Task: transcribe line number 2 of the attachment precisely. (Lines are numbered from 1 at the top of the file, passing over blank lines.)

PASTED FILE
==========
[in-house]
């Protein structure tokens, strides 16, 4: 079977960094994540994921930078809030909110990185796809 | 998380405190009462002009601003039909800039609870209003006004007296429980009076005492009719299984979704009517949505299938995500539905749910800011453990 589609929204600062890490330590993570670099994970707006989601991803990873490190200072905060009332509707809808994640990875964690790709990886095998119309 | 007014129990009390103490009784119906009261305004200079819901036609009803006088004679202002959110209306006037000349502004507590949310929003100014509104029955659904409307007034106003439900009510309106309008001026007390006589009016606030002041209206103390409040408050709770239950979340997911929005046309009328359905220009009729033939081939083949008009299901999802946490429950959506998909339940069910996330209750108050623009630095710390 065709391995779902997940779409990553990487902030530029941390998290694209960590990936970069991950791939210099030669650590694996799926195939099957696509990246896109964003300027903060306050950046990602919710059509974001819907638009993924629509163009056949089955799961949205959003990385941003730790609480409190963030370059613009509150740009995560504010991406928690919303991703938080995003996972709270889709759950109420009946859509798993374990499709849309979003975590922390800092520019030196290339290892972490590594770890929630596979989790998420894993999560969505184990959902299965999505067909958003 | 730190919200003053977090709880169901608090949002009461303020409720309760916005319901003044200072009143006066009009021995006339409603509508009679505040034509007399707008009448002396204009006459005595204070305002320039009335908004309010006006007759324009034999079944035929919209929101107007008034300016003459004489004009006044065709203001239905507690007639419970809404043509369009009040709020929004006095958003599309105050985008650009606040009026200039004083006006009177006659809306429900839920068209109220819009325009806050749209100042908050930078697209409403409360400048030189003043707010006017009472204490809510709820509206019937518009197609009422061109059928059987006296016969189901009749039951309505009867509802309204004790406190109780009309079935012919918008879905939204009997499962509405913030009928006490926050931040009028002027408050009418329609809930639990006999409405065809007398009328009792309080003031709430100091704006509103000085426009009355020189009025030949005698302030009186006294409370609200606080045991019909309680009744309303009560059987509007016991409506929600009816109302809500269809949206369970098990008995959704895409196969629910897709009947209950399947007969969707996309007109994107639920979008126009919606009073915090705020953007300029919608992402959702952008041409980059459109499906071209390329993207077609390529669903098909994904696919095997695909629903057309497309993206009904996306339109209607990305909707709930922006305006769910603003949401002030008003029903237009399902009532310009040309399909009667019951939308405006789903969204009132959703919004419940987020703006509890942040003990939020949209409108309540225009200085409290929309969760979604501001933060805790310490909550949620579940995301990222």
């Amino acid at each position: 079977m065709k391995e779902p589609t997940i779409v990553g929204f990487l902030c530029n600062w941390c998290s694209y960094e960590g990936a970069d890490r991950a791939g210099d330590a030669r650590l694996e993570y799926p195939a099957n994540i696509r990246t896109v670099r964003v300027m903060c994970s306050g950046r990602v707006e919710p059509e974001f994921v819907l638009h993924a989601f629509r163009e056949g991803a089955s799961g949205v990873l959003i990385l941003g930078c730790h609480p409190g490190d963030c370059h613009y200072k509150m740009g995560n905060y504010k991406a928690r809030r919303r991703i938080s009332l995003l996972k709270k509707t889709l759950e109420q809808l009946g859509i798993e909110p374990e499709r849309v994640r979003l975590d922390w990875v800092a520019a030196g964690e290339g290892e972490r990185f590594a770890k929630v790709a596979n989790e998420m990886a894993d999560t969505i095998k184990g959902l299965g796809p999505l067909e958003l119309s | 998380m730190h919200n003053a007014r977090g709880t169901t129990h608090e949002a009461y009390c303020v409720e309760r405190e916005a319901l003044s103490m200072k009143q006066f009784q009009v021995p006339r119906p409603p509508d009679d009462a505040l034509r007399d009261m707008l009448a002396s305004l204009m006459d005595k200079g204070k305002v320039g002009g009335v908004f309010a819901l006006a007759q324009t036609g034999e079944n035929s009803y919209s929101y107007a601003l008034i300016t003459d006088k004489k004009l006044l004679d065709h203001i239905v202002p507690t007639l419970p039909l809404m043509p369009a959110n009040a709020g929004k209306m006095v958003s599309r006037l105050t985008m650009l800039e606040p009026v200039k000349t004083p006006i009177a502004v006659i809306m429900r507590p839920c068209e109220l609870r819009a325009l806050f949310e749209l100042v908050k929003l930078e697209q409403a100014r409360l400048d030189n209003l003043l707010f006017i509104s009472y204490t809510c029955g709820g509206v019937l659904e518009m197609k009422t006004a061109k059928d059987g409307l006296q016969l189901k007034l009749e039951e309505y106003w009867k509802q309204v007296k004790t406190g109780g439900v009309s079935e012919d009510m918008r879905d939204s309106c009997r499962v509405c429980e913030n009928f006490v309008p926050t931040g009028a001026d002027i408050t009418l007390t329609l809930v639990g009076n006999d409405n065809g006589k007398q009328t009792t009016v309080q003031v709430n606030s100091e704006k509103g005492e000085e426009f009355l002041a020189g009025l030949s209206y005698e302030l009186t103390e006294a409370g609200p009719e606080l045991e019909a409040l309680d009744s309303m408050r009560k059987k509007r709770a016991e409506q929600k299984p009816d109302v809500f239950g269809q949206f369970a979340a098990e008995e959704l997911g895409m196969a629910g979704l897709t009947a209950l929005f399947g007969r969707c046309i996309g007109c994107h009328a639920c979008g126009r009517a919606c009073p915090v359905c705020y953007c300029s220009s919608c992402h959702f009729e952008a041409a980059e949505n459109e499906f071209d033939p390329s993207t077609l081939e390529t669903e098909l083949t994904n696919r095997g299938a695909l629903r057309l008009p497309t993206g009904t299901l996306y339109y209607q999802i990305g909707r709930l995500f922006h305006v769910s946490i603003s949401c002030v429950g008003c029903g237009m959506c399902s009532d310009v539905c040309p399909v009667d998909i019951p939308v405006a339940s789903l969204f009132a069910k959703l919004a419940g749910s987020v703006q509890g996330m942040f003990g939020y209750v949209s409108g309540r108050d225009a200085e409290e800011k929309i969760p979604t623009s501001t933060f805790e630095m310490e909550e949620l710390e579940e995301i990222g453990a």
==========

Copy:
């Protein structure tokens, strides 16, 4: 079977960094994540994921930078809030909110990185796809 | 998380405190009462002009601003039909800039609870209003006004007296429980009076005492009719299984979704009517949505299938995500539905749910800011453990 589609929204600062890490330590993570670099994970707006989601991803990873490190200072905060009332509707809808994640990875964690790709990886095998119309 | 007014129990009390103490009784119906009261305004200079819901036609009803006088004679202002959110209306006037000349502004507590949310929003100014509104029955659904409307007034106003439900009510309106309008001026007390006589009016606030002041209206103390409040408050709770239950979340997911929005046309009328359905220009009729033939081939083949008009299901999802946490429950959506998909339940069910996330209750108050623009630095710390 065709391995779902997940779409990553990487902030530029941390998290694209960590990936970069991950791939210099030669650590694996799926195939099957696509990246896109964003300027903060306050950046990602919710059509974001819907638009993924629509163009056949089955799961949205959003990385941003730790609480409190963030370059613009509150740009995560504010991406928690919303991703938080995003996972709270889709759950109420009946859509798993374990499709849309979003975590922390800092520019030196290339290892972490590594770890929630596979989790998420894993999560969505184990959902299965999505067909958003 | 730190919200003053977090709880169901608090949002009461303020409720309760916005319901003044200072009143006066009009021995006339409603509508009679505040034509007399707008009448002396204009006459005595204070305002320039009335908004309010006006007759324009034999079944035929919209929101107007008034300016003459004489004009006044065709203001239905507690007639419970809404043509369009009040709020929004006095958003599309105050985008650009606040009026200039004083006006009177006659809306429900839920068209109220819009325009806050749209100042908050930078697209409403409360400048030189003043707010006017009472204490809510709820509206019937518009197609009422061109059928059987006296016969189901009749039951309505009867509802309204004790406190109780009309079935012919918008879905939204009997499962509405913030009928006490926050931040009028002027408050009418329609809930639990006999409405065809007398009328009792309080003031709430100091704006509103000085426009009355020189009025030949005698302030009186006294409370609200606080045991019909309680009744309303009560059987509007016991409506929600009816109302809500269809949206369970098990008995959704895409196969629910897709009947209950399947007969969707996309007109994107639920979008126009919606009073915090705020953007300029919608992402959702952008041409980059459109499906071209390329993207077609390529669903098909994904696919095997695909629903057309497309993206009904996306339109209607990305909707709930922006305006769910603003949401002030008003029903237009399902009532310009040309399909009667019951939308405006789903969204009132959703919004419940987020703006509890942040003990939020949209409108309540225009200085409290929309969760979604501001933060805790310490909550949620579940995301990222």